The flurry of executive orders President Donald Trump signed in his first few days as president, and the resultant fallout, has sent speculation on his mental health into overdrive. The New York Daily News, The Independent, and U.S. News & World Report all recently published articles on the topic, while Nobel-Prize-winning New York Times contributor Paul Krugman tweeted that Trump was "obviously mentally ill the moment he took office." All of these pieces, and the ones that came before them, are looking for reasons for Trump's destructiveness, settling on mental illness as the only logical answer. However, people need to be careful when talking about Trump this way. It can far too easily devolve into the type of ableism and shaming that harmfully stigmatizes mental illness for the rest of us.
Now, as someone living with a mental illness, even I have used the word "crazy" more than once to refer to Trump's hateful words and actions in the days since his inauguration. And while conversations about the president's state of mind should not be off limits, we do need to be careful about how we are conducting them.
Reducing Trump's actions to simply being the symptoms of a supposed undiagnosed mental illness make me and so many others uncomfortable and angry for a number of reasons.
First of all, just because someone is living with a mental illness doesn't mean they are bad. This seems like it should be obvious, but it's not, especially considering the huge stigma against illnesses such as schizophrenia, bipolar disorder, and major depressive disorder, among so many others. And if that social stigma isn't obvious, just look to pop culture where the basis of a number of fictional villains' evil — think the Joker, Hannibal Lecter, Norman Bates — is their insanity.
This past October, I went to a haunted house where all the "monsters" were explained to be escaped patients from a nearby mental hospital. Meanwhile, the threat of being labeled "crazy" and losing credibility as a rational person keeps so many people from seeking help for and openly discussing their mental illnesses. Linking mental illness to Trump's discriminatory actions isn't helping anything.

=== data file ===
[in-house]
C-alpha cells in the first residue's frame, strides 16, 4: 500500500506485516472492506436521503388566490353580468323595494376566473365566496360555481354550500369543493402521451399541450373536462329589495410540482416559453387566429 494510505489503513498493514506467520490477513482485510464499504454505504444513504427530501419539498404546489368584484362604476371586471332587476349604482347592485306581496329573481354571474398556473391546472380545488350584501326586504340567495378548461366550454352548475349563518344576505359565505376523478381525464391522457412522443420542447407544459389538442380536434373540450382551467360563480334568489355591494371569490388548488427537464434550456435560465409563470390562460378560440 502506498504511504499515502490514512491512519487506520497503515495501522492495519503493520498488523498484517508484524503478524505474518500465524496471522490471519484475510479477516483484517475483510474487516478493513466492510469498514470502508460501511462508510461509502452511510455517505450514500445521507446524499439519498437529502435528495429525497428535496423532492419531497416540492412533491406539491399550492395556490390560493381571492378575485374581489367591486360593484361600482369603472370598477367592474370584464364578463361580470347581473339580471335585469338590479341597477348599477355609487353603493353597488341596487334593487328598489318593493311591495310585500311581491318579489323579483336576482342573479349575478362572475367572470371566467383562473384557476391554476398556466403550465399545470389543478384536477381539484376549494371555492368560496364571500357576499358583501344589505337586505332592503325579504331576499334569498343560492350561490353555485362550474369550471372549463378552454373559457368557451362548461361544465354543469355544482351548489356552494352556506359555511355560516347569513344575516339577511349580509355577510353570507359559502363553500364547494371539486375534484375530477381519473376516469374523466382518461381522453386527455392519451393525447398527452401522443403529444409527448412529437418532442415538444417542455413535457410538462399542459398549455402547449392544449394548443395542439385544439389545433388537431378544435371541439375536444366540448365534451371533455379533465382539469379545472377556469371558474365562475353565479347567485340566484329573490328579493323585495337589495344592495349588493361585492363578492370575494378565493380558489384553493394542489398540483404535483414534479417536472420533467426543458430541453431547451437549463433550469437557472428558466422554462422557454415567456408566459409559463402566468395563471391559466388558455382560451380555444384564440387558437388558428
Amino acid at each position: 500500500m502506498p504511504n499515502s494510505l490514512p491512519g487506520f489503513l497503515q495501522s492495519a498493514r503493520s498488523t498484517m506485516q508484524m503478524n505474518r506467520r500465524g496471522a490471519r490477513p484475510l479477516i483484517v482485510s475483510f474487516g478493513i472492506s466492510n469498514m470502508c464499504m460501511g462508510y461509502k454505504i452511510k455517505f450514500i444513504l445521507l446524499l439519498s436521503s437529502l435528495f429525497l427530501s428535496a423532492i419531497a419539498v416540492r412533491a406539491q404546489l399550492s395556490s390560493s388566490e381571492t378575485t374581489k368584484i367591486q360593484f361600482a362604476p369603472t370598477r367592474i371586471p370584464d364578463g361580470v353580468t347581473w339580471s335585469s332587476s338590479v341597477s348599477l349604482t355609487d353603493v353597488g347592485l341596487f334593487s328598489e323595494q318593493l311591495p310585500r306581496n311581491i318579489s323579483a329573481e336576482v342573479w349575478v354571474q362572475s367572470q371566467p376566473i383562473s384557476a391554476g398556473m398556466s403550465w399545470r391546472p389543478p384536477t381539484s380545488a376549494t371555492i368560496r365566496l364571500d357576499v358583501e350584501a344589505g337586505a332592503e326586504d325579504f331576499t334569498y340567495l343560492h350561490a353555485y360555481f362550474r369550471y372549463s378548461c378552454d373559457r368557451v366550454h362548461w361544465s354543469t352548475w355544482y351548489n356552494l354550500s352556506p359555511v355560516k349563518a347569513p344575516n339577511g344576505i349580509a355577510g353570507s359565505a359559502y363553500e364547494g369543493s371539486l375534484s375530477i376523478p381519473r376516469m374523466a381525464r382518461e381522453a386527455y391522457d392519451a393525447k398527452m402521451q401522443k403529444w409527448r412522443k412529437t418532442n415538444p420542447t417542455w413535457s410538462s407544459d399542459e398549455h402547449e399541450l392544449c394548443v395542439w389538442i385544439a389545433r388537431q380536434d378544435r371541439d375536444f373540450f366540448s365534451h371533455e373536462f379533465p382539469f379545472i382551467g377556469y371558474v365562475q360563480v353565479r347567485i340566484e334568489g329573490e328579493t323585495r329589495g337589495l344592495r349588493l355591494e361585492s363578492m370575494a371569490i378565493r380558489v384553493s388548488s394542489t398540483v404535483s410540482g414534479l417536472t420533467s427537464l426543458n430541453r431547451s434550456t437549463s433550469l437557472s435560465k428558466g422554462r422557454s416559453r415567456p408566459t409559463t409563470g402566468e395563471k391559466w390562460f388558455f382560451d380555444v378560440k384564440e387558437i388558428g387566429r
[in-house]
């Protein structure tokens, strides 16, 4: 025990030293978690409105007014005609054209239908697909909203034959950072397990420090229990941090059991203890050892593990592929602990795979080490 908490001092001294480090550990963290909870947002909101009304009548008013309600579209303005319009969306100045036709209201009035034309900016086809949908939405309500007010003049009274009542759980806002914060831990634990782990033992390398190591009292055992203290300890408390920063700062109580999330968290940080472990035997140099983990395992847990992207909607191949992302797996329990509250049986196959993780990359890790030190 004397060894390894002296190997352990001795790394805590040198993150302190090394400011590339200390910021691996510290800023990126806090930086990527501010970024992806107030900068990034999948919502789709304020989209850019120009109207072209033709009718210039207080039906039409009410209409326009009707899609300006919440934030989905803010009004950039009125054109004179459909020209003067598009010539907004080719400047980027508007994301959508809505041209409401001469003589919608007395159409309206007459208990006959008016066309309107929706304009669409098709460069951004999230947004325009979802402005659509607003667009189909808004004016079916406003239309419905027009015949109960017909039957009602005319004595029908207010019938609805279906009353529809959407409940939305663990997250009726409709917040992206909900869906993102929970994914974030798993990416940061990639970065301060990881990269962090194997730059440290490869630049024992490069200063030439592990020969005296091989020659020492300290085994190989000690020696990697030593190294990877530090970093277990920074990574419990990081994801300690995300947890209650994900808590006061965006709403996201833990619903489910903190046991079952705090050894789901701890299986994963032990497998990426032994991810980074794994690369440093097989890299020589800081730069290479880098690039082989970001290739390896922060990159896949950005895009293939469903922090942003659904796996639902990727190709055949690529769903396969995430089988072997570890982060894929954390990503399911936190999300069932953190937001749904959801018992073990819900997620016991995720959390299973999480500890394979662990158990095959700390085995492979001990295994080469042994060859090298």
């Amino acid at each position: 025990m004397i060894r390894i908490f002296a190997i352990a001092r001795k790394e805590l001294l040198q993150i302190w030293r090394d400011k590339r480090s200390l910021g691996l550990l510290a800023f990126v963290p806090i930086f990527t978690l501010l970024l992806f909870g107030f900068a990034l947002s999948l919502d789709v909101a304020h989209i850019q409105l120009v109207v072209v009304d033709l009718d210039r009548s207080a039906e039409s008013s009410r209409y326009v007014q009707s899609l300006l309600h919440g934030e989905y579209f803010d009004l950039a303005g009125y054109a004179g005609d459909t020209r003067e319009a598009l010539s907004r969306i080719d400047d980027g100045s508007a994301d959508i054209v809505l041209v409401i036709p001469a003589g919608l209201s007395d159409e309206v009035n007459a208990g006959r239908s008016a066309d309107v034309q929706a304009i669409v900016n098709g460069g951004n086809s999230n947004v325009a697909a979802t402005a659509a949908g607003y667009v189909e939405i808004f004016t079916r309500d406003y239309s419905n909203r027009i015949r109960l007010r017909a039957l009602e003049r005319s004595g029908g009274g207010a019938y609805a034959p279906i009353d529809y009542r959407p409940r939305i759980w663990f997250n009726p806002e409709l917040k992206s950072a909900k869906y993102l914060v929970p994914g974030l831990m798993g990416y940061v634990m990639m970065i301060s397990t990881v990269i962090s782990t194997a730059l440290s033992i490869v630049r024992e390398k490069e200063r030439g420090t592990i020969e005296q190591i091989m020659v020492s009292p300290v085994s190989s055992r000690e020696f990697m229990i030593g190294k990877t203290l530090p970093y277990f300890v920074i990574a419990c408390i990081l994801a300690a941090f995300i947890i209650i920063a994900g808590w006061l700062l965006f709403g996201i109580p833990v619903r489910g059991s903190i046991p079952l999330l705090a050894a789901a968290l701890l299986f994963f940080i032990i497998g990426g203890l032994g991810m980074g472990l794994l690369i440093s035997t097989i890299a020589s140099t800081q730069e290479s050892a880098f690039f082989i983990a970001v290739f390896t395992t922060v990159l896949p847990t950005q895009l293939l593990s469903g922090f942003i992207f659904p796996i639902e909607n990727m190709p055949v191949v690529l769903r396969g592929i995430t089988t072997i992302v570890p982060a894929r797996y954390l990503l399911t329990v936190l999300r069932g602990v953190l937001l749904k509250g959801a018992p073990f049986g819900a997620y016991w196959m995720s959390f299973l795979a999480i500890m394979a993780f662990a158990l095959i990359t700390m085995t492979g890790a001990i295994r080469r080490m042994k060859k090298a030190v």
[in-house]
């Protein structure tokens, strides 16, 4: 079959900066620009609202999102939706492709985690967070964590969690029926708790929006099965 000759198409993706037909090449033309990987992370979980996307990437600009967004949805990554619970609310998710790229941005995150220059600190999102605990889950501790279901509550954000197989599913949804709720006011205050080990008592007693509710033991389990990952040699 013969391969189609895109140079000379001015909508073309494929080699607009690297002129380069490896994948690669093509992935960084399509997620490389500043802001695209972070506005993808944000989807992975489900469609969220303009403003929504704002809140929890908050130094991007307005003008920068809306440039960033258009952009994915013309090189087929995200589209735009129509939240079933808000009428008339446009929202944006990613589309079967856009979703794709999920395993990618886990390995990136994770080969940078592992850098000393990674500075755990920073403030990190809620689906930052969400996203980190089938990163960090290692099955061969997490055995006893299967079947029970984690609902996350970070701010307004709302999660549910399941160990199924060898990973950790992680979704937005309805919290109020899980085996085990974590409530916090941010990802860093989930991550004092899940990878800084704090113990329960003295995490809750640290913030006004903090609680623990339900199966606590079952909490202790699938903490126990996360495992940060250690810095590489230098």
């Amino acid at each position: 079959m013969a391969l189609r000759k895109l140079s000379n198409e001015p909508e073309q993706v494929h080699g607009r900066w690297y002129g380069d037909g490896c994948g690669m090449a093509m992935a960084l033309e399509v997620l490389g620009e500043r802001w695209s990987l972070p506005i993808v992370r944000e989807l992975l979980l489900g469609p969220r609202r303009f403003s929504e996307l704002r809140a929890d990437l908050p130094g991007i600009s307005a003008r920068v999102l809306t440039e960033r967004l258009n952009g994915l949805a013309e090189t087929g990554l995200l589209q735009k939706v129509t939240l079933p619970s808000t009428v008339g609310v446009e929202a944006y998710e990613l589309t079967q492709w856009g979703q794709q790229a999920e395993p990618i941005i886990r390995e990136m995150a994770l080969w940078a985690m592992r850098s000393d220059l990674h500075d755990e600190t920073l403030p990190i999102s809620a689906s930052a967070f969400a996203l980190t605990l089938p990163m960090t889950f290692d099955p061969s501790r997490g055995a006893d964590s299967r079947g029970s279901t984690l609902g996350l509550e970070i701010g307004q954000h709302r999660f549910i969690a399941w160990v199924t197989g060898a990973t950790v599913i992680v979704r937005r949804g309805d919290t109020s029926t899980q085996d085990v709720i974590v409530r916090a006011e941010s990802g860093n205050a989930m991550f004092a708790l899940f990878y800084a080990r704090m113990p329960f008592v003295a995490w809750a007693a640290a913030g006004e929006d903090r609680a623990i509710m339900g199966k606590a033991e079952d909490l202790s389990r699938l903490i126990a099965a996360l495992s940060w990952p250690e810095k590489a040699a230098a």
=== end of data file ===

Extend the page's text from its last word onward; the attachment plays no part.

Secondly, millions of people living with mental illnesses contribute wonderful things to the world. When Carrie Fisher died last month, it was heartening to hear about how many lives she touched by being open about her struggles with addiction and bipolar disorder. Artists like Brian Wilson, Demi Lovato, Jim Carrey, Catherine Zeta-Jones, and so many others have flipped the script by sharing their mental health experiences with the public. And let's not forget world leaders, either. Abraham Lincoln lived with depression. As did Martin Luther King, Jr. John F. Kennedy experienced manic symptoms during his time in office. Yet none of these people ever called for Muslims, refugees, or Mexicans to be turned away from U.S. borders.
Last but not least, speculations about Trump's mental illness let him off the hook too easily, insinuating that he is somehow not fully responsible for the choices he is making. Focus is being placed on a mental illness he may have rather than the actual bigoted and hateful statements he has made and actions he has taken. However, xenophobia, Islamophobia, sexism and racism aren't the products of Trump's supposed mental illness. They are the products of his very real ignorance and the very real white supremacy and patriarchy of the society that we all find ourselves in today.
Diagnosing Trump with a personality disorder from afar may make some people feel better because it others people with mental illness, distancing us from the problems he represents. However, if we as a nation truly want to root out the prejudices and injustices that helped bring Trump to power, we need to stop stigmatizing mental illness as a distraction.
Let's take a good hard look at the societal structures in place that allow things like the refugee ban to happen. And let's take closer looks at the ableist language we use that contributes to the marginalization of people living with mental illness. Next time you're thinking of reducing Trump to simply being a "crazy person," step back and think about the people you're really hurting with such statements. It's not Trump, but rather those around you struggling to get help for an illness that is causing them pain.